Despite awarding a major league contract and $2 million signing bonus to third baseman Jeff Baker in 2002, the Colorado Rockies could not pass up Ian Stewart with the 10th pick in the draft in 2003, despite the fact that both players were corner infielders in an organization that is committed to Todd Helton for the next 86 years.
The Rockies’ scouting reports had Stewart as the best available player and the club spent $1.95 million to get him under contract. It is rare to see an organization throw $4 million at two players who play the same position in consecutive years, but in this case, it was the correct decision.
While most high school position players are drafted on athletic prowess and projectability (hello Kenny Kelly!), Stewart’s athletic skills pale in comparison to what he can do with 32 ounces of ash in his hands. At 6’3″ and 210 pounds, he’s never going to be confused for a middle infielder or a scary-thin Russian gymnast, and his average speed and movement don’t project as well as some would like. However, the comparisons to Eric Chavez offensively aren’t off base. Colorado wisely looked past the home-to-first times and focused on what Stewart can do; hit a baseball a very long way.
His left-handed swing is about as pull-heavy as you will ever see, producing serious home run power to right field. He is strong enough to drive the ball to center as well, but has work to do on his ability to hit to the opposite field with authority. His approach at the plate is advanced for his age, as he works counts well and sets himself up to obtain fastball counts. While he can be pitched to on the outer half of the strike zone right now, he has the plate coverage to improve on that weakness. The moderately high strikeout totals shouldn’t be a serious concern. He’ll adjust to the outside pitch with experience. Pitching him away is the best thing one can do as most pitches on the inner half are going to be souvenirs for someone down the right-field line. His recognition of the breaking ball is improving, though he will always be known as a fastball hitter. While he still has work to do, Stewart’s offensive package at 19 years of age is hard to find.
While few doubt that he has the offensive potential to become an all-star at third base, you will be hard pressed to find too many people who expect him to play there for many years. The organization would much rather have him throw across the diamond to Helton than to replace him at first base, and Stewart has worked hard to improve his defense at the hot corner. His work with the glove is actually better than advertised now and he’s a solid contributor in the field for Asheville. The questions about how much of his quickness he will retain in his mid-20s and beyond are legitimate, however. He is built in a similar fashion to Jim Thome, who managed to stay at third base through age 25, but made the inevitable shift across the diamond. Stewart will have to work extremely hard to be able to maintain his defensive skills as he ages, but he isn’t a butcher in the field that needs to move down the defensive spectrum to save his team runs.
Stewart is one of the feel-good prospects that both scouts and statistical analysts endorse. The projected power in his swing has translated into actual performance and his reign of terror since being drafted last summer has extended over two leagues. The Rockies signed him immediately and sent him to the Pioneer League for his professional debut last summer. He hasn’t stopped hitting since.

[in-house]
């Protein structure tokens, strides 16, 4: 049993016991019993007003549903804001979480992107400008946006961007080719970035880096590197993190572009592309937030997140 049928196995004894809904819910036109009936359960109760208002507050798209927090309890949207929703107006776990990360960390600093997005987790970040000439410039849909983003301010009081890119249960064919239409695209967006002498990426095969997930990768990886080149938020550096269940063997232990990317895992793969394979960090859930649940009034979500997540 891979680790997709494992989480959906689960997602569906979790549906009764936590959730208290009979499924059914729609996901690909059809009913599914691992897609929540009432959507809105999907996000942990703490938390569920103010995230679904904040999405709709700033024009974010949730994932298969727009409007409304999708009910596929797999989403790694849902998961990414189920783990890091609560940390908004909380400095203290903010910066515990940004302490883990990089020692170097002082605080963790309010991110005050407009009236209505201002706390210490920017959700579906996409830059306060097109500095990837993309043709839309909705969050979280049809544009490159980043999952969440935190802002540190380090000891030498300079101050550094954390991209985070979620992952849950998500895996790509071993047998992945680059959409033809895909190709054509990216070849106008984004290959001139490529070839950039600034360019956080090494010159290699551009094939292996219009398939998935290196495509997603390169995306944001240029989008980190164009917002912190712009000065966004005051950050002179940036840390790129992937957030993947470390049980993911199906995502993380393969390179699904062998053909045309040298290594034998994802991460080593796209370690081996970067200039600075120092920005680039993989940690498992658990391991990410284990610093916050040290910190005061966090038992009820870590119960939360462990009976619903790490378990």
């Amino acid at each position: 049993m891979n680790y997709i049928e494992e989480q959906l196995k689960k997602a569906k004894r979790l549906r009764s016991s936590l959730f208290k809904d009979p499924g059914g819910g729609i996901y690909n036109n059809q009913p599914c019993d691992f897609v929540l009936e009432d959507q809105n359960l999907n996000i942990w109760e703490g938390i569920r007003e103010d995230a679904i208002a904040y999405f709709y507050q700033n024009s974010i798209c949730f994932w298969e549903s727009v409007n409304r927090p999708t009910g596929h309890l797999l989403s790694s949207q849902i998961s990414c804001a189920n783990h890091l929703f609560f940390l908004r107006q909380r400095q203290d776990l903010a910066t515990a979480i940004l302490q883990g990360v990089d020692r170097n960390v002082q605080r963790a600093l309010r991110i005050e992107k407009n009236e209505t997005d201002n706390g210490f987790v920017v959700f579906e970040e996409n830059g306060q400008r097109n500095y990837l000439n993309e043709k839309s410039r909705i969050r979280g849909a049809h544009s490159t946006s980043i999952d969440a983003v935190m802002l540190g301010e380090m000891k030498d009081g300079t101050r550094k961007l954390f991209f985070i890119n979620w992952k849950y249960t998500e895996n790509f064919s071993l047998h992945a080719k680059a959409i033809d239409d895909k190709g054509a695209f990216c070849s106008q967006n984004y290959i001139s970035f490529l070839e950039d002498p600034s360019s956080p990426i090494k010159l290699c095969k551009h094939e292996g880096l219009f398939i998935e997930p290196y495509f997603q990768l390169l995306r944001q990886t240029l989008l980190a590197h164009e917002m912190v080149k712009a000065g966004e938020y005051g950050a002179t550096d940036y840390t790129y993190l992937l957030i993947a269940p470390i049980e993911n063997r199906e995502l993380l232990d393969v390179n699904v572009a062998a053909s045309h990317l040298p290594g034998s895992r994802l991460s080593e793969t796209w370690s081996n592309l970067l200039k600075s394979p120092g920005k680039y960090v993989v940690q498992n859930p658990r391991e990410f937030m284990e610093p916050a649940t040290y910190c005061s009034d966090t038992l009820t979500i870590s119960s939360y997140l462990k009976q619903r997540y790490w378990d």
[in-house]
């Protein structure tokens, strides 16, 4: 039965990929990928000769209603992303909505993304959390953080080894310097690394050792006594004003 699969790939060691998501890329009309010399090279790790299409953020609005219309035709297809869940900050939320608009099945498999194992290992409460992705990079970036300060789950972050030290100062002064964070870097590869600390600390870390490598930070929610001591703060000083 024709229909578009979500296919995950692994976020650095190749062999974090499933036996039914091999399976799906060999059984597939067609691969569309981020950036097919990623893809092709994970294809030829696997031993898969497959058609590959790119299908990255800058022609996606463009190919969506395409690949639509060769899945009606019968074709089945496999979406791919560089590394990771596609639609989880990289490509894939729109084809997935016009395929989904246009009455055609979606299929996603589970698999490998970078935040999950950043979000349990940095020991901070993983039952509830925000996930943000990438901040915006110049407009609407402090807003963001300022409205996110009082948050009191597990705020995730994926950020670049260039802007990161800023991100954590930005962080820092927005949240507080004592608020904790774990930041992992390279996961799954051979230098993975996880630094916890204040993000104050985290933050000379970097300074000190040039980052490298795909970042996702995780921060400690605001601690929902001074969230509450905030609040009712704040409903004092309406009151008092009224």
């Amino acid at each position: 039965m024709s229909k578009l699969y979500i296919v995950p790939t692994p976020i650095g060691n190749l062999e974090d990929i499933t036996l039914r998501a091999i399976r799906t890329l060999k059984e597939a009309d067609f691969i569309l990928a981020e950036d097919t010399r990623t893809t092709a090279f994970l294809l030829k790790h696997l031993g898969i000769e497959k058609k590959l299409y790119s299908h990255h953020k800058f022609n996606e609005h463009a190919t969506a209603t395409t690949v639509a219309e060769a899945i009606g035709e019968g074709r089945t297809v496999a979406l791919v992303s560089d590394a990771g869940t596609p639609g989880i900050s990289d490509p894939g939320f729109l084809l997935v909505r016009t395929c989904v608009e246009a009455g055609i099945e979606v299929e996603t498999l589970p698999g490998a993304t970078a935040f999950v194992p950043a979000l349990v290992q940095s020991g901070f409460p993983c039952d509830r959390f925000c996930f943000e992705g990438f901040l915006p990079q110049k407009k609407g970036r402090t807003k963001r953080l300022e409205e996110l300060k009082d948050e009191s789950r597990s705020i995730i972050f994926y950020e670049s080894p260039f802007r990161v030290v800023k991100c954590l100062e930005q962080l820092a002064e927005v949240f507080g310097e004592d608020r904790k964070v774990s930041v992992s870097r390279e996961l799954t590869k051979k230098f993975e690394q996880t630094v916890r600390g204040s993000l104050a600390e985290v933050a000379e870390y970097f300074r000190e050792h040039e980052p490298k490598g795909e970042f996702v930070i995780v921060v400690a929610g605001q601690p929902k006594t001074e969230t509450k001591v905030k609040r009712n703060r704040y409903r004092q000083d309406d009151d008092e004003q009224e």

Despite the inferior competition in rookie ball, it isn’t very common to see 18-year-olds hit for much power unless their last name is Fielder and they’re built like an oil tanker. Apparently, Stewart didn’t get the message that the transition to wood bats should be a challenge and that he’d have to grow into his swing. He proceeded to hit .317/.401/.558 in 224 at-bats for Casper in 2003, including 10 home runs, earning rave reviews for his power.
The Rockies sent him to Asheville for the 2004 campaign to begin his assent up the great tour of bandboxes that is the Rockies’ chain of minor league parks. The park factor for McCormick Field was an astounding 1175 last year, higher than that of Coors Field and one of the most hitter-friendly ballparks in the country. However, no amount of park factoring can explain the beating Stewart has put on the South Atlantic League. His .306/.385/.589 mark in 435 at-bats is a performance that teenagers just don’t put up in full-season ball.
Even including a heavy park factor into the translation of Stewart’s line, he is still posting a .308 EqA and .213 MjEqA, very similar to the numbers of Delmon Young (.304 and .215 respectively), the super-hyped Tampa outfielder who will be appearing at the top of a lot of prospect lists next spring. The list of teenagers who can pound the ball in the South Atlantic League and don’t go on to become quality major league hitters is quite short. Clay Davenport’s Future DTs rank him as the third-best teenage hitting prospect in the minors, behind the aforementioned Young and Dodgers infielder Joel Guzman. Clearly, Stewart’s performance–both in Casper and in Asheville–have put him in an elite class.
The Rockies want Ian Stewart to be their third baseman of the future. His bat should carry him to the show, but his ability to retain quickness as his physique fills out may end up determining whether he can adequately fill the void at third base in the long term or if he shifts across the diamond and finishes his career at first base. Either way, fans in Colorado should be looking into personal seat licenses in right field. When Stewart reaches Coors Field, it will be the place to go for souvenirs and home run spectacles.
David Cameron has spent enough time in minor league ballparks that the South Atlantic League claimed him as a dependant on their tax returns. He can be reached at firstname.lastname@example.org.